Last week, Yusuf Mehdi announced the Windows 10 April 2018 Update, our latest feature update for ...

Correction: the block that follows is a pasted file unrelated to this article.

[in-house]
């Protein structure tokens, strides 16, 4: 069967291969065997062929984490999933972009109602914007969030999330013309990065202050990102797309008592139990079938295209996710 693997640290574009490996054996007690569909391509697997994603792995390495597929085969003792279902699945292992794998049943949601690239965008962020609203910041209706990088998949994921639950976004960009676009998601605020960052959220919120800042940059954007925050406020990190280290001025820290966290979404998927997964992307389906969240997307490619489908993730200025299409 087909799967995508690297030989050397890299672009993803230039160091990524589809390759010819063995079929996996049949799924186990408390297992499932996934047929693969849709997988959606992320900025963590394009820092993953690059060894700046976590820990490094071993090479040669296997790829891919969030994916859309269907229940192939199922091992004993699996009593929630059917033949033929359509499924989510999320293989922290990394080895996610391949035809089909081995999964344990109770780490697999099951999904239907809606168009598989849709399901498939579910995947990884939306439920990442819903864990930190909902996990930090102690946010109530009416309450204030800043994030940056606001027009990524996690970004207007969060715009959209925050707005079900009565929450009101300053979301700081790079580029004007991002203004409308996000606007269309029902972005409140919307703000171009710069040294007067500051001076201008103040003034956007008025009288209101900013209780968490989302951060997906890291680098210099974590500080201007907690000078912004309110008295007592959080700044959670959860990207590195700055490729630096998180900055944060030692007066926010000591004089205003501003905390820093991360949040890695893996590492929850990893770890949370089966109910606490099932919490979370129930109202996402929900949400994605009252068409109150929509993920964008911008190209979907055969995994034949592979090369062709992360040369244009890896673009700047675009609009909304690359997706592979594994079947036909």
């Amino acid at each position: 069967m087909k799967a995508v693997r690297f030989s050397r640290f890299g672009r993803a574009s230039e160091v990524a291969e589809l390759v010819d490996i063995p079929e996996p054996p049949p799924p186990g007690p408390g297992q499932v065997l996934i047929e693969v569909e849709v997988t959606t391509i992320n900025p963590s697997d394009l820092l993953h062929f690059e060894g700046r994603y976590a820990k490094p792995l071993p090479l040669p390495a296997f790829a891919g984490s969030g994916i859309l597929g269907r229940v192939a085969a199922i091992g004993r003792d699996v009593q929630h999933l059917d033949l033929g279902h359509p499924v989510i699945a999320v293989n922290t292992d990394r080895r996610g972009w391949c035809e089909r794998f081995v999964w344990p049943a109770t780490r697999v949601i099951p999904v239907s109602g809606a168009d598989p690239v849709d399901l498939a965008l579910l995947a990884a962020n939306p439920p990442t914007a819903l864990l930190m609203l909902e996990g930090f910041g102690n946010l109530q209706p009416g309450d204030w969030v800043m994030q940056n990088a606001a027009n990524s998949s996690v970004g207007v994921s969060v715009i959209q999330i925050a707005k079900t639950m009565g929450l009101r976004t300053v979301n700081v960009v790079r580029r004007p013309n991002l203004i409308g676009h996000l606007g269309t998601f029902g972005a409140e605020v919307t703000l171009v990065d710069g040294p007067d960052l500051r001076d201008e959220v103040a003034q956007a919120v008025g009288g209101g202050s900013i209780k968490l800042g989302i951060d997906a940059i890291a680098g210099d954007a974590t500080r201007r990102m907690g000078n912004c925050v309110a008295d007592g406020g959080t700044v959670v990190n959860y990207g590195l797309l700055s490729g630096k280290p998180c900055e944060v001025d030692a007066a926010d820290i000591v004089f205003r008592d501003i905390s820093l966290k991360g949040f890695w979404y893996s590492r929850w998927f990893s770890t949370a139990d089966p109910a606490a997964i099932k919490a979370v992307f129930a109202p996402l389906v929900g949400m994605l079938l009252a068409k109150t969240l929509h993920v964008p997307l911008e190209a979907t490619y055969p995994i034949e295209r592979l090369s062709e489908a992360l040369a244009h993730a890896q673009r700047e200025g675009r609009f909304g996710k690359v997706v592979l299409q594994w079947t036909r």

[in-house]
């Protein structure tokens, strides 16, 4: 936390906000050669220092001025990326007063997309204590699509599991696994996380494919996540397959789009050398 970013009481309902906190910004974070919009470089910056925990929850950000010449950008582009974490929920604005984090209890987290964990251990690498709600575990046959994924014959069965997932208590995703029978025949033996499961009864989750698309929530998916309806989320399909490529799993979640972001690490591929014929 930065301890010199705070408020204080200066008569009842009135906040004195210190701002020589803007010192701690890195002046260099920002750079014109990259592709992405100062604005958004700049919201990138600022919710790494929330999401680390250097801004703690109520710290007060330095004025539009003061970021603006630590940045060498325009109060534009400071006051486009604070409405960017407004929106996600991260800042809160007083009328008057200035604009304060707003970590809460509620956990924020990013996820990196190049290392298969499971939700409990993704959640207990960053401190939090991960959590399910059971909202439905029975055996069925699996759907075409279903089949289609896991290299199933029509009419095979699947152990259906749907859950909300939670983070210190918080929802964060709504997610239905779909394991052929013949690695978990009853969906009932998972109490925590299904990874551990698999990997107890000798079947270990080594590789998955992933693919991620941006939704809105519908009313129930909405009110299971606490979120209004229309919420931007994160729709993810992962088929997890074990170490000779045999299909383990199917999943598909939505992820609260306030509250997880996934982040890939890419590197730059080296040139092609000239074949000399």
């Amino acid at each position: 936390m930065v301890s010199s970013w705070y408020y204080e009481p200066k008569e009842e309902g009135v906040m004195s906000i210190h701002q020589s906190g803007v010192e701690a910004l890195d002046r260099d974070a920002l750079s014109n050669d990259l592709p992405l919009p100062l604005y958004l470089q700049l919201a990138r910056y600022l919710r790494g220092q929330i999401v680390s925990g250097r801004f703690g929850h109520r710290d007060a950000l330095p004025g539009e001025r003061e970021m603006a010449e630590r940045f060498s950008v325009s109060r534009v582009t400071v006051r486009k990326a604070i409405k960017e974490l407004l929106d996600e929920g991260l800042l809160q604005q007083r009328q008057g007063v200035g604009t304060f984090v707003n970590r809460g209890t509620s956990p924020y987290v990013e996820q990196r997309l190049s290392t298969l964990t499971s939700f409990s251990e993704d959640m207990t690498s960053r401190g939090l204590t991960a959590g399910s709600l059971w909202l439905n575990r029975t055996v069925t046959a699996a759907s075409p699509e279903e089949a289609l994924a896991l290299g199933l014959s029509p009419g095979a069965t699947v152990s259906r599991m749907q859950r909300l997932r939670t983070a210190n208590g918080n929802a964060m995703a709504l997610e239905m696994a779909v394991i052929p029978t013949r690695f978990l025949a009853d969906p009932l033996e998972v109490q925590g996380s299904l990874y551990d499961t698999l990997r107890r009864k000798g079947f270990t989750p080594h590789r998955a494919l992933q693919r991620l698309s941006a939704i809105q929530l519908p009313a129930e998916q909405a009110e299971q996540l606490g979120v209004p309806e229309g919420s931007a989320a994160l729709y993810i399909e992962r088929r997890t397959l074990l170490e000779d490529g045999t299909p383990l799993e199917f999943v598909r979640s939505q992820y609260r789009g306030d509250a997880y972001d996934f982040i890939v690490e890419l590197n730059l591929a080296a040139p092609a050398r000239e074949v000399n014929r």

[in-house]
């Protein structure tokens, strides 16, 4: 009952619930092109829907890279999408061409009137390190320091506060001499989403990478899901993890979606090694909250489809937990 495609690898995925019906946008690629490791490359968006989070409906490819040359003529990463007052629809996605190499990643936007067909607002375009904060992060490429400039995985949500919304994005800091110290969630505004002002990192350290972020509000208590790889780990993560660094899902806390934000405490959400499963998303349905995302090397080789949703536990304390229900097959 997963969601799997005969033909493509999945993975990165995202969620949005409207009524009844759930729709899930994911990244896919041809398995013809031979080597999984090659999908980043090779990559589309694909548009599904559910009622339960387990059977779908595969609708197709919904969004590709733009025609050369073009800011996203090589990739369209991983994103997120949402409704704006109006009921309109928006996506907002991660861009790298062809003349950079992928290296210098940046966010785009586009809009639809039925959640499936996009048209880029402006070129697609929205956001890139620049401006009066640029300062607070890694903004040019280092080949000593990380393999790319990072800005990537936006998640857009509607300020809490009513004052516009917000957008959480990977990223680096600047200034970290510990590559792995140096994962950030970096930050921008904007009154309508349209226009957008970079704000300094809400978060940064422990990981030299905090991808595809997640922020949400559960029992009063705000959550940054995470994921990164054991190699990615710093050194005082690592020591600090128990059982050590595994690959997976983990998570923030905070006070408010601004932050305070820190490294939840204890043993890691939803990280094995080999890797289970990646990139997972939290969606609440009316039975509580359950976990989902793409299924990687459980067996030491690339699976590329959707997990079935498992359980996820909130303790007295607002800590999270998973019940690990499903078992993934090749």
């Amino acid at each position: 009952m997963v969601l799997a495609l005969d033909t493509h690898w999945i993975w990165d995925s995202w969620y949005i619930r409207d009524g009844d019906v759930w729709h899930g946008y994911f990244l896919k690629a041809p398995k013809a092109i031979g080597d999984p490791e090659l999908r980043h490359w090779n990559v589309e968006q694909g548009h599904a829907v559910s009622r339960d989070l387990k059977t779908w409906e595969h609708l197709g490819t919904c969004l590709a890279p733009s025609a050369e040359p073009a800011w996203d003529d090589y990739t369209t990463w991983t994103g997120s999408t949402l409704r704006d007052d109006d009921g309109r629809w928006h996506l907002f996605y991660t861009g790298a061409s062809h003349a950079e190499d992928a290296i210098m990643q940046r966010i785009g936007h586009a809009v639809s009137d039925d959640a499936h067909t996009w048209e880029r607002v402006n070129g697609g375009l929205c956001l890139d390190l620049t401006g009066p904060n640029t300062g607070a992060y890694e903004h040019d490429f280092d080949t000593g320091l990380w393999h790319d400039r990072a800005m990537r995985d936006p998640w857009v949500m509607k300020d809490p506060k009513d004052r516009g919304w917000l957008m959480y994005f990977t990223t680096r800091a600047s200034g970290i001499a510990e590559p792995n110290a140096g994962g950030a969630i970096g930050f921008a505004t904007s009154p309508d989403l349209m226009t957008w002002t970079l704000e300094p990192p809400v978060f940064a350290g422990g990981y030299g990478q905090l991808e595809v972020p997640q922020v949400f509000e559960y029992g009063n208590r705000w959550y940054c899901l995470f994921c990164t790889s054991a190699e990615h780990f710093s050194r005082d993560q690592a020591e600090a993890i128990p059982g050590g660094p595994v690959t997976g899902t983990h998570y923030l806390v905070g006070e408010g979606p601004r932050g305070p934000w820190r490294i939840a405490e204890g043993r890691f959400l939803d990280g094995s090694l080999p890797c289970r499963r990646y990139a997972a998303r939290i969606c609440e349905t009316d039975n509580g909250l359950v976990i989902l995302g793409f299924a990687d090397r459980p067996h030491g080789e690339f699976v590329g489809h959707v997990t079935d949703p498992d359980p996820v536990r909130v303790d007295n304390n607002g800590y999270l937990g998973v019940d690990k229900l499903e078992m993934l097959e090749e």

Last week, Yusuf Mehdi announced the Windows 10 April 2018 Update, our latest feature update for Windows 10. Today, we’re excited to share that the update is available to customers. This post will provide details on the April 2018 Update rollout plan, including information on our new machine-learning approach. We’ll also detail how you can get the update today. As with prior rollouts, our goal is to deliver the April 2018 Update as quickly and as broadly possible, while maintaining the best possible update experience for our customers. The April 2018 Update is available today if you go to Windows Update and manually check for updates. We will begin the global rollout out via Windows Update on May 8. As with previous rollouts, we will use real-time quality feedback to smartly update your device when we have data that shows your device is ready and will have a great experience. You don’t have to do anything to get the update; it will roll out automatically to you through Windows Update if you’ve chosen to have updates installed automatically on your device. Once the download is complete and the update is ready to install, we’ll notify you, so you can pick the right time to finish the installation and reboot, so the update does not disrupt you. The adoption rate of the Windows 10 Fall Creators Update was the fastest of any version of Windows 10, making it the most widely used version of Windows 10. During the Fall Creators Update roll out we pilot tested machine learning (ML) to intelligently select devices that our feedback data indicated would have a great update experience. The results from the pilot were promising, and we consistently saw a higher rate of positive update experiences for devices identified using ML. For the April 2018 Update rollout, we will expand our use of ML to identify the devices ready to update, incorporating things like additional compatibility data. This will allow us to deliver updates to devices as fast as possible while providing even better customer experiences. With the April 2018 Update, we have also further shortened the amount of time your device is offline during updates up to 63% compared to the Windows 10 Creators Update. The April 2018 Update will follow the same phased rollout approach of proactively monitoring all available feedback and update experience data and making the appropriate product updates during the rollout. While we encourage you to wait until the update is offered to your device, if you’re an advanced user on an actively serviced version of Windows 10 and would like to install the Windows 10 April 2018 update now, you can do so by manually checking for updates. In the Search tab, type “Settings”. On the Settings page, navigate to Update & security > Windows Update. Once there, simply click “Check for updates” to begin the download and installation process. You can also watch this video that outlines how to get the April 2018 Update. If you’re using a Windows 10 PC at work, you will need to check with your IT administrator for details on your organization’s specific plans to update. For our commercial customers, the release of the Windows 10, version 1803 on April 30, 2018 marks the start of the Semi-Annual Channel and begins the 18-month servicing timeline. Just as we’re rolling out the April 2018 Update in phases to consumers, we recommend IT administrators do the same within their organizations. Start with targeted deployments to validate that apps, devices, and infrastructure used by your organization work well with the new release. Then continue your deployment to more and more devices based on the results from your initial targeted deployments. Just as we use data to guide our consumer rollout, commercial customers are encouraged to use our Windows Analytics offering to improve and facilitate their own rollout. Devices configured to take advantage of Windows Update for Business (WUfB) will be automatically migrated to this Semi-Annual Channel feature update based on your WUfB configurations, starting today. The update is now available through both Windows Server Update Services (WSUS) and WUfB. For an overview of what’s new and what’s changed, please see What’s new for IT pros in Windows 10, version 1803. Being on the latest version of Windows 10, the April 2018 Update, provides you with the latest features and provides the latest security protections to help keep you safer. As I’ve noted before, we continue to improve Windows 10 mitigations to protect against unwanted threats and vulnerabilities. To know which version of Windows your device is running, check here. The April 2018 Update also includes changes to the set-up experience for privacy settings. This new design conveys focused information to help our customers make informed choices about their privacy and offers two new settings for Inking & Typing and Find my device. Not everyone will experience the same set up, however. For example, some will review their settings through a single screen set up and others will review their settings via a multiple screen set up where required by law. Some users may be required to review and choose their privacy settings before they can finish installing the April 2018 Update. All customers can review and update their privacy settings at any time in Start > Settings > Privacy. You can find out more about the new Privacy settings experience in this March blog. We hope you enjoy the April 2018 Update and encourage you to tell us about your experience by providing comments or suggestions via the Feedback Hub app. How to get the Windows 10 April 2018 Update Tweet This Updated April 30, 2018 10:39 am